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Chip group steps up academic research push

A new center at UCLA joins a university program dedicated to long-range chip research, as an industry group behind the project calls for more government funding.

Citing the value of early-stage research and development in fostering competitive companies, the semiconductor industry is expanding a university program that digs into long-range research.

The Semiconductor Industry Association announced on Tuesday that a fifth member has been added to the Focus Center Research Program and that the research portfolios have grown for the other four members. A new center at the University of California at Los Angeles joins existing program efforts at Carnegie Mellon University, the Georgia Institute of Technology, the Massachusetts Institute of Technology and the University of California at Berkeley.

Together, the five centers will work on semiconductor-related projects with researchers from 25 other universities across the United States, according to the SIA, which is a sponsor of the effort. A unit of the Semiconductor Research Corp. industry consortium manages the Focus Center Research Program on behalf of participating companies and government agencies.

The SIA also urged the U.S. government to increase the money it is spending on the program. While industry typically invests its R&D dollars in developing products and manufacturing processes, universities generally perform fundamental, "precompetitive" research, using federal funds. Of the $29 million required to run the program in fiscal 2004, the U.S. government is contributing $10 million; the rest is coming from industry players, according to the semiconductor group.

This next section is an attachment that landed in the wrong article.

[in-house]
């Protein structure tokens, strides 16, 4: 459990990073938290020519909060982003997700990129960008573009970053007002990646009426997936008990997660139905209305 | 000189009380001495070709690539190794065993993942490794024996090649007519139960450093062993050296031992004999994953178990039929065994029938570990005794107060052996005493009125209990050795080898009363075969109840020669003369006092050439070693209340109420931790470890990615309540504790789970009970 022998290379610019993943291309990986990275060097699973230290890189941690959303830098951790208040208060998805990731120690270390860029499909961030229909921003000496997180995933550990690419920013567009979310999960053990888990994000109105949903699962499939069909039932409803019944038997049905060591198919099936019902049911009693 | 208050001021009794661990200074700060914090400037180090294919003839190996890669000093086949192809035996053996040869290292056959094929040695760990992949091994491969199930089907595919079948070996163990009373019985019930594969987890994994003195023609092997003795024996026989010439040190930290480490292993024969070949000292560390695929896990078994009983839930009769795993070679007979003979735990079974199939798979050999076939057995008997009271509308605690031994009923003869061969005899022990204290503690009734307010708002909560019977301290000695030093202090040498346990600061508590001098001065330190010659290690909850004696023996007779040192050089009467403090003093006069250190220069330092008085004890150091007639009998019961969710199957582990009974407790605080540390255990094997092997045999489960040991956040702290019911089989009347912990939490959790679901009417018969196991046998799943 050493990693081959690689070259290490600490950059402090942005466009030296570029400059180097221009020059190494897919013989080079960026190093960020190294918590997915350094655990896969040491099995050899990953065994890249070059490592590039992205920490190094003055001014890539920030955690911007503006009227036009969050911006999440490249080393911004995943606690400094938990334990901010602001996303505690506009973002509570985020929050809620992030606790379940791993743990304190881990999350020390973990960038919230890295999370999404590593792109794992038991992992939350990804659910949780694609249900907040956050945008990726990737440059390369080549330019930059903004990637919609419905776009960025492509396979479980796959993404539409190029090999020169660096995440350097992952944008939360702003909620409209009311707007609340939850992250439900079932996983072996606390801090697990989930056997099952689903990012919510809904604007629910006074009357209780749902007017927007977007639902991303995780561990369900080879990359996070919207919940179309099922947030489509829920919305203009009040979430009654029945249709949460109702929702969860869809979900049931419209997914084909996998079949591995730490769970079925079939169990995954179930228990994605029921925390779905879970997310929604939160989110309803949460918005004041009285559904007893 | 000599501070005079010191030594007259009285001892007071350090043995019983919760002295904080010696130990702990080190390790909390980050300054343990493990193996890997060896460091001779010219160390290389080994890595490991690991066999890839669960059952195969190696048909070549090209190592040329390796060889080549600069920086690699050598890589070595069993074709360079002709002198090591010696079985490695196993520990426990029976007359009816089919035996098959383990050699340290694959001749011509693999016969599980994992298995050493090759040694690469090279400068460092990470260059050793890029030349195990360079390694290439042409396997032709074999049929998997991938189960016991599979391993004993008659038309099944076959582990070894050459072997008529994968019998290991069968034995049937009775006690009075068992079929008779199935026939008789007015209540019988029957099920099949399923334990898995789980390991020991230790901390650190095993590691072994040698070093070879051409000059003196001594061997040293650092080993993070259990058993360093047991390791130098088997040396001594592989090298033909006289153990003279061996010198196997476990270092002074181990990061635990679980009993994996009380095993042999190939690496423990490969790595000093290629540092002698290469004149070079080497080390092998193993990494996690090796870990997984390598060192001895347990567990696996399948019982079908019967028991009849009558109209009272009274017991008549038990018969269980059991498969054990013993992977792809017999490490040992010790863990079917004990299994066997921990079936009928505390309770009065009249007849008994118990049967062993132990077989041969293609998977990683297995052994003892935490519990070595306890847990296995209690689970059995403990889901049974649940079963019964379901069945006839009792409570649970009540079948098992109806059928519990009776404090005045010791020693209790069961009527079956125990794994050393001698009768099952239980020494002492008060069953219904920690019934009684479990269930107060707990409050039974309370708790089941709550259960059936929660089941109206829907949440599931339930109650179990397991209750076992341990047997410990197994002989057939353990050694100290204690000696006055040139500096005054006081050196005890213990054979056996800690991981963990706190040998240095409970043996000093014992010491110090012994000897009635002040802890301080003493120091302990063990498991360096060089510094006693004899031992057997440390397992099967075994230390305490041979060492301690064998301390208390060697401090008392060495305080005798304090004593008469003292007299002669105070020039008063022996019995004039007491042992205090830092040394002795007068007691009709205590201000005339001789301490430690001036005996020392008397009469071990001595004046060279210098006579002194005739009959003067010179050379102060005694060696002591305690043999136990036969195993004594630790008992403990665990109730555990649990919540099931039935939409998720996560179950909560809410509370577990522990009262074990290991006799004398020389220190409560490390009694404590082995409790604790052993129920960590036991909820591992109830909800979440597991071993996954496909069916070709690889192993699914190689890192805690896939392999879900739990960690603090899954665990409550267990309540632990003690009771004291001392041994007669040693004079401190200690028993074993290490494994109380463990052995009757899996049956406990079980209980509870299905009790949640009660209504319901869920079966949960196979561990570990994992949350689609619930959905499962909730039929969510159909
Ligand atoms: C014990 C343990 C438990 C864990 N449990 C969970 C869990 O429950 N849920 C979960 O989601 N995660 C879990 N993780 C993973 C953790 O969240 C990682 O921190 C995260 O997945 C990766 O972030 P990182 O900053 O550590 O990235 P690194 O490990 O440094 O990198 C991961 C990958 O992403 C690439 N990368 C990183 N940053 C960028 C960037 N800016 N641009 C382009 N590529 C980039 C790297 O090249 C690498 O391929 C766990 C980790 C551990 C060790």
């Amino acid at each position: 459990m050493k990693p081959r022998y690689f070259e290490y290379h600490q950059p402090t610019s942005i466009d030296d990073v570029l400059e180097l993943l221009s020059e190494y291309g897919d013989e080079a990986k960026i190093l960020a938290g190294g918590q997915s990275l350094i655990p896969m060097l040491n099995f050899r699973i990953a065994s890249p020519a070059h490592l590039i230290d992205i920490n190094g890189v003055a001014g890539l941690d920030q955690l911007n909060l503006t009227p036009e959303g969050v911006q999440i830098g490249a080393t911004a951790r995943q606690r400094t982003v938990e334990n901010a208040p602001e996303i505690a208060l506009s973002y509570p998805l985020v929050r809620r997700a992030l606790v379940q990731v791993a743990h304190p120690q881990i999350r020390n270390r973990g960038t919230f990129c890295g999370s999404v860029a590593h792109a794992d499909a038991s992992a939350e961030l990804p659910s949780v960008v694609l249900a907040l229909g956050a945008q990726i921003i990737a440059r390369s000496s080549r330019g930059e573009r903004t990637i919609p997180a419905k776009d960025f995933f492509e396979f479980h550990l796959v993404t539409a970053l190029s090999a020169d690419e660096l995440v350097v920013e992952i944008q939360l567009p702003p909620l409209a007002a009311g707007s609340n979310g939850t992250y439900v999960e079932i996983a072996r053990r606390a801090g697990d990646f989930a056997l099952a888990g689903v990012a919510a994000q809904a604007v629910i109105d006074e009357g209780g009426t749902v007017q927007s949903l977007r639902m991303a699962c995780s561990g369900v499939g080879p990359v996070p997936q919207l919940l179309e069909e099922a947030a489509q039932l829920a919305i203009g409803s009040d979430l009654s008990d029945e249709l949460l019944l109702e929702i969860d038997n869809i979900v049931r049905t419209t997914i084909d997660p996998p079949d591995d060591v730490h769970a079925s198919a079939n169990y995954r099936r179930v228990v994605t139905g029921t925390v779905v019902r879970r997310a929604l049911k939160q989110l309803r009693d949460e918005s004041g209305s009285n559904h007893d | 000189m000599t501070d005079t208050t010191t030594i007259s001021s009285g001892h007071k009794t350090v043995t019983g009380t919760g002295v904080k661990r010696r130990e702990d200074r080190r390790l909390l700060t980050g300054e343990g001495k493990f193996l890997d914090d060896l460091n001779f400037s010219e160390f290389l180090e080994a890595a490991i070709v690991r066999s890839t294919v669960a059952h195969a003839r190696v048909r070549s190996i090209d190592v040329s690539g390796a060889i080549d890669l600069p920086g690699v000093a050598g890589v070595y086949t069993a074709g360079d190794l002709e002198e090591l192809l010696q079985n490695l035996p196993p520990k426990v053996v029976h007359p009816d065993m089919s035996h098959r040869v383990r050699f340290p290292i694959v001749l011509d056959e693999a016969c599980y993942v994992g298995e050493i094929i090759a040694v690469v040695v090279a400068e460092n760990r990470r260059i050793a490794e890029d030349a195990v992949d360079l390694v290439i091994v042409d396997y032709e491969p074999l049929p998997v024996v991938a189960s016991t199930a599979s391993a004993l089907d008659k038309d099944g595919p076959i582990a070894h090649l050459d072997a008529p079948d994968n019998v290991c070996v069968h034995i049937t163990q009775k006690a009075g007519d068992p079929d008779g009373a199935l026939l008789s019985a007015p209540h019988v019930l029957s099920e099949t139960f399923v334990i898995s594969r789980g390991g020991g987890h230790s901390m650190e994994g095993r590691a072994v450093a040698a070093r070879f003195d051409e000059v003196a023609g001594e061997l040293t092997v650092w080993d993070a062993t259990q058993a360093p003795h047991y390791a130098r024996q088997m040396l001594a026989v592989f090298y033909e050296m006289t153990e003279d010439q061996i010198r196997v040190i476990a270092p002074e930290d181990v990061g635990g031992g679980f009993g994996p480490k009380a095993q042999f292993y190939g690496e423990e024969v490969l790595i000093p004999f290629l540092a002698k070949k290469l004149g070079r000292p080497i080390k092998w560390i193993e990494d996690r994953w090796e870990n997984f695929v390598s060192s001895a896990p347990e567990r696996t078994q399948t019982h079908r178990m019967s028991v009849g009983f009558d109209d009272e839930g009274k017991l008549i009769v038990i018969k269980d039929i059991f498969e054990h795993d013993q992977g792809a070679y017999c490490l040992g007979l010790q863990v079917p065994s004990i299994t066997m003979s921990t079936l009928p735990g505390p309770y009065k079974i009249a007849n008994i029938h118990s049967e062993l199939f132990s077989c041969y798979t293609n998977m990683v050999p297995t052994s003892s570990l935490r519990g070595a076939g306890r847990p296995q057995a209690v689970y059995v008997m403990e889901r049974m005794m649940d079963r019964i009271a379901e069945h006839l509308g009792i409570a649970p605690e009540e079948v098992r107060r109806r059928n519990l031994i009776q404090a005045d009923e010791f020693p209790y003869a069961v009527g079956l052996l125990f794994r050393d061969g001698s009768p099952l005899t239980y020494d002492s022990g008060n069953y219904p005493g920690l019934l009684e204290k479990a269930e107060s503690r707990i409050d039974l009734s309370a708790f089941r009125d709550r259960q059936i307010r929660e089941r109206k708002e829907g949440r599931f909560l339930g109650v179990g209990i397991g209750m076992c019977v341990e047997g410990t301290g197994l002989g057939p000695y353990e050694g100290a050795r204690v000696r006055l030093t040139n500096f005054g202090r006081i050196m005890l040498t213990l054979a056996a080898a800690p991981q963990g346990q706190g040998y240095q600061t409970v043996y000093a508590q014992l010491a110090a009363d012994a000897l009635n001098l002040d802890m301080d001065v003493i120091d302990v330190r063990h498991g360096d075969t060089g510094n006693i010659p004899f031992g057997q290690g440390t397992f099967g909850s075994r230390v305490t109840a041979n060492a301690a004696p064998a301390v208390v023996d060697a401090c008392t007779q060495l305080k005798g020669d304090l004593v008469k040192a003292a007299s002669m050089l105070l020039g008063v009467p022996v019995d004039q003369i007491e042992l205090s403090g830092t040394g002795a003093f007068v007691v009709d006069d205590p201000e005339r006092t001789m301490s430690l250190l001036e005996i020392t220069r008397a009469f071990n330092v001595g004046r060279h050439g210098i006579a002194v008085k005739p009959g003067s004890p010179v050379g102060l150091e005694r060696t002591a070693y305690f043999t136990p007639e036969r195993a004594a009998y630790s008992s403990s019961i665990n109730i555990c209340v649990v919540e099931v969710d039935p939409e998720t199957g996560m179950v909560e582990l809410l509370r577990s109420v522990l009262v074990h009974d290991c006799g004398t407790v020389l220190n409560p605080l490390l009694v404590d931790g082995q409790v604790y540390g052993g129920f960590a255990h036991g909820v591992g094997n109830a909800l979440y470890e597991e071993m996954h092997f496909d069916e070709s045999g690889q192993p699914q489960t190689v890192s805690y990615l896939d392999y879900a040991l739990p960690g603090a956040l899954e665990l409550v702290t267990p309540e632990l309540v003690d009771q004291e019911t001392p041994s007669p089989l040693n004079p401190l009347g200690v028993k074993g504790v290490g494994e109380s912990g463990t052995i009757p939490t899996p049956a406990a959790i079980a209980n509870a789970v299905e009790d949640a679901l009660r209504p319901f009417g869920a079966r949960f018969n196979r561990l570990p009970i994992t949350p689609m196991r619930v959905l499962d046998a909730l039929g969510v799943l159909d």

Government spending will become more necessary, as physical limitations on chipmaking processes begin to hinder technological advances, the SIA said.

"If our society is to continue to enjoy the productivity enhancements and consumer benefits from information technology, Congress needs to add $20 million in funding for fiscal year 2005 to match the industry's $20 million contribution for this university research program," George Scalise, president of the SIA, said in a statement.

In the Focus Center Research Program, each of the five universities will take the lead in a particular area. The center at UCLA will work on nanoscale materials, looking at ways to scale complementary metal oxide semiconductor (CMOS) technology to its ultimate limit and to devise new processing and sensing capabilities. MIT will also work on CMOS technology--but with a focus on nanoscale devices.

The UC Berkley focus center is working on changes required in system design, integration, testing and verification. Georgia Tech will look into the development of electrical, optical and thermal interconnect technology, and Carnegie Mellon will work on circuit techniques and system concepts for future transistor technology.